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Trail

First Impressions: 2022 Giant Trance Advanced Pro 29 1

A quintessential trail bike great for covering ground in style and confidence.

Basics

– 120mm rear suspension
– 130mm fork travel
– 29-inch wheels
– Downtube storage solution


Pros

– Dialed modern trail bike geometry
– Comfortable on a wide variety of terrain
– In-frame storage!

Cons

– Fox Live isn’t for everyone
– KMC chain and Praxis crank spec a bit odd, but probably due to supply shortages
– Chain does not shift as well as a Shimano HG+


Price

$7,000

Brand

Giant


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When I throw a leg over a new bike and it immediately just feels right, I know I’m in for a treat. The new Giant Trance Advanced Pro 29 is one of those bikes. I’m already prone to love a bike like this, considering the fact that it sits right in the pocket of the style of bike I tend to prefer. That being, of course, the short-travel-aggressive-trail-bike category. For this case, we’re talking 120 millimeters of rear wheel travel with a 130mm fork.

2022 Giant Trance

The first bike of this nature that won my heart was the 2014 Specialized Camber Expert Carbon EVO 29, a bike with a coincidentally equally ridiculously long name. Then there’s the bike everyone is probably sick of hearing about, the Evil Following, which is still one of the best and most versatile trail bikes around. But this bike right here, the 2022 Trance Blah Blah Pro Whatever, it’s real good too.

I haven’t had quite enough time on it yet to definitively say that it’s the greatest 12o bike of all time, especially since I’ve only ridden it with the fancy Fox Live electronically controlled robot suspension (well get to that later), but so far I’m at least pretty certain it’s the best one I’ve ridden this year. And, it’s got a couple legs up on the infamous Following as well, such as in-frame storage and a steeper seat angle (compared against The Following with a 130mm fork).

 

2022 Giant Trance Advanced Pro Geometry

 

It’s also a bit slacker in both geometry positions than the Following is, though whether that’s a leg up or not is completely subjective. Also, yes, this bike has flip chips now, and the change they make is not insignificant. The head angle goes from 66.2 in the high position to 65.5 in the low—not a full degree, but definitely enough to give the bike two distinct personalities.

I’ve spent the most time in the high position, because I like steep head angles on bikes like this, but in low, the bike really punches above its class. For those who’ve ridden the previous version of this bike, you might notice first off, that this bike comes with 5 more millimeters of rear wheel travel, but also that even in the high position, its slacker that its predecessor. It’s also quite a bit longer. Depending on size, it’s anywhere from 5 to 35mm longer. The size large, for instance has a quite nice 480mm reach, equal to the previous size XL. And of course, the seat angle is steeper, by a lot. Now, it’s 77 degrees in high and 76.3 in low—properly steep.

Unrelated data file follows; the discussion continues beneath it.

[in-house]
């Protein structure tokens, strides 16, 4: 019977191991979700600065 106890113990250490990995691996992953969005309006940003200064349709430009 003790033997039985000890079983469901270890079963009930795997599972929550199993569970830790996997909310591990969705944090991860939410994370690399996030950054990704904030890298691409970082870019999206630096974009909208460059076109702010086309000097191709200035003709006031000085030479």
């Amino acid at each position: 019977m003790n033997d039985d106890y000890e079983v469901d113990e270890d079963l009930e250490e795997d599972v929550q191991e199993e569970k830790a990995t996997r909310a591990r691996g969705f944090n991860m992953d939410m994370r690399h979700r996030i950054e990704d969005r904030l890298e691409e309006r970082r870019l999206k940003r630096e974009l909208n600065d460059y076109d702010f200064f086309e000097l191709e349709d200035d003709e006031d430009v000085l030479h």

And, as I glossed over before, the new Trance has a downtube storage compartment for spares and things. The opening is nowhere near as big as Specialized’s one, but to be fair, they invented the thing in the first place and have been at it the longest. But, it’s big enough to fit the essentials. Between the new Trance’s storage system and flip chips, this is potentially the most versatile backcountry adventure rig Giant has ever made. It covers ground incredibly well, and can be suited for mellow terrain or steeper high-alpine situations. This bike exemplifies what I love so much about bikes in this travel range. It’s light, capable, versatile, and as fun to climb as it is to descend.

Ok, maybe I’m overreaching a bit there. Climbing is obviously never anywhere close to being as fun as descending. But the Trance makes it possible to at least enjoy climbs. I’m not quick going up by any means, but this is a bike that I can just sit back and cruise on without wasting a ton of energy. That’s something I can really appreciate. And, when I get on the gas it responds by lunging forward. Then, without needing to touch anything, it’ll turn around and crush the downhills.